Introduction to Entity Framework Core

Entity Framework (EF) Core is a lightweight, extensible, open-source, and cross-platform version of the popular Entity Framework data access technology. EF Core can serve as an object-relational mapper (ORM), enabling .NET developers to work with a database using .NET objects, and eliminating the need for most of the data-access code they usually need to write. EF Core supports many database engines. In this article, I will teach you how to connect with SQL Server from ASP.NET MVC using Entity Framework Core.

Before we dive deep into the lesson I want to teach you some basics. It’s better to have some basic understanding of these things to understand the bigger picture that we are going to learn.

Object Relational Mapper (ORM)

The ORM frameworks generate objects (as in Object Oriented Programming) that virtually map the tables in a database. Then the programmer uses these objects to interact with the database. So the main idea is to try and shield the programmer from having to write optimized SQL code. For example, we are writing an application in C# and our database is in SQL. They are different platforms and have different formats right. How can they communicate with each other then? We need middleware to connect these two. ORM automatically maps data with the relevant classes in the program when we are trying to retrieve the data from the database or else to insert the object that we created to the database it will automatically translate to the code that SQL understands and add it to the database. Entity Framework Core also uses this ORM.

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What did people do before ORM?

· Programmers had to write code for maintaining the connection to the database.

· They had to design domain classes inside the program, manually according to the database schema.

· Take the data from the database and remap it according to the class objects.

· Saving the data back to the database from the application also needs the same kind of process.

ORM Frameworks that are available in .NET

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Entity Framework and Core history

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Why Entity Framework Core?

· Developer Productivity.

· Consistent query syntax with LINQ to Entities.

· Supporting Non-Relational Databases.

Approaches to Model Entities in Entity Framework Core

● Code First — The Code First approach helps you to create the entities in your application by focusing on the domain requirements.

● Model First — In the Model First approach you can create the EDM first, then generate the database from it. You would typically create an empty EDM using the Entity Data Model Wizard in Visual Studio, define the entities and their relationships in Visual Studio, then generate the database from this defined model. (Removed in entity framework core)

● Database First — You can use the Database First approach if the database is already designed and is ready. In this approach, the Entity Data Model (EDM) is created from the underlying database.

Demo

dotnet ef must be installed as a global or local tool. Most developers will install dotnet ef as a global tool with the following command in the CMD: dotnet tool install --global dotnet-ef

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To check that you have correctly installed dotnet ef use the following command in the CMD: dotnet-ef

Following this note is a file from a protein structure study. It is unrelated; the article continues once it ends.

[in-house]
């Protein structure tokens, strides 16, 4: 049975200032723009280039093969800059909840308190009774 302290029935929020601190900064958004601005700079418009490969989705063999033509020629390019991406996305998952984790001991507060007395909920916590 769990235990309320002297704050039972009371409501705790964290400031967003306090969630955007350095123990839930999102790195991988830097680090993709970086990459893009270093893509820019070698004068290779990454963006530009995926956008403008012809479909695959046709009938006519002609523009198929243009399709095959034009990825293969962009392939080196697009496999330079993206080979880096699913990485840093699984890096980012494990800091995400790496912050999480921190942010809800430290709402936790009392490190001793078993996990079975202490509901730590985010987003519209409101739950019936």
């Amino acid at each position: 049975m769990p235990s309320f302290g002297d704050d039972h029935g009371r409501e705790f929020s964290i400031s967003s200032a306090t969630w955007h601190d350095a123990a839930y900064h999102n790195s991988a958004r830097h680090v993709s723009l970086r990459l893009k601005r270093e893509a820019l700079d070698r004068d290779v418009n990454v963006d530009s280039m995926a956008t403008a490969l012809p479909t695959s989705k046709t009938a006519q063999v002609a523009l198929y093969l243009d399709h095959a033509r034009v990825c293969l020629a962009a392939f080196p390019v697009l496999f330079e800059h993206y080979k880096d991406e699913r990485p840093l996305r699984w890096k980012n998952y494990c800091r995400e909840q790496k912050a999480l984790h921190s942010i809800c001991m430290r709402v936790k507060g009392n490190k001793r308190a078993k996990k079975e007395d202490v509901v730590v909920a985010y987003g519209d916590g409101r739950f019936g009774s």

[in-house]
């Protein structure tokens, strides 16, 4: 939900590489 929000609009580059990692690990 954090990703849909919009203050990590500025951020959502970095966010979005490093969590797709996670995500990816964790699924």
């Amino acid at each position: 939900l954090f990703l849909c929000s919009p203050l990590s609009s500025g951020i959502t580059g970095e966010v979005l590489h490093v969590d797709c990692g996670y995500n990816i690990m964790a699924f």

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In the above picture, you can see 3 commands there. I will explain one by one where we can use those commands. We can use the database command to sync or update the database. dbcontext command is not widely used but you can change the DbContext types using the dbcontext command. The database and migrations are commonly used commands. I guess you can better understand if I show you a demo.

Steps to add Entity Framework Core

1. Add Entity Framework Core Packages

a. Microsoft.EntityFrameworkCore

b. Microsoft.EntityFrameworkCore.Design — for migrations

c. Microsoft.EntityFrameworkCore.SqlServer — for SQL Server

2. Add Connection String

3. Create data context class

4. Add data context as a service and specify the data provider (sql/sqlite/cosmos)

As I mentioned earlier you have to add those 3 packages to your project. You can add these packages using the following commands :

1. dotnet add package Microsoft.EntityFrameworkCore

2. dotnet add package Microsoft.EntityFrameworkCore.Design

3. dotnet add package Microsoft.EntityFrameworkCore.SqlServer

After you successfully execute these commands you can see the references in your .csproj file. SQL Server database is the one I’m using for the database. That’s why I have used the dotnet add package Microsoft.EntityFrameworkCore.SqlServer command. Depends on the database you connect the code would differ.

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Next, we have to create a data context class. It helps to maintain the session between the application and the database.

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We just named it a context class but that doesn’t mean it’s a context class. Then how can our application know it’s a context class? This is why the entity framework core gives us a base class called DbContext. Then you have to include the namespace as I used in the line number 2 or else if you press ctrl + . in the VS code it will give you some suggestions. You can select it from there too. Hover the mouse pointer to the DbContext and press F12. You can see the DbContext metadata and methods that you can implement.

From this, you can find two DbContext constructors. In the first one, it uses DbContextOptions as a parameter. Thorough the DbContextOptions we are going to specify what data provider we are using, connection string we are using, etc.

public RolexBakeMartDbContext([NotNullAttribute] DbContextOptions options) : base(options)

{

}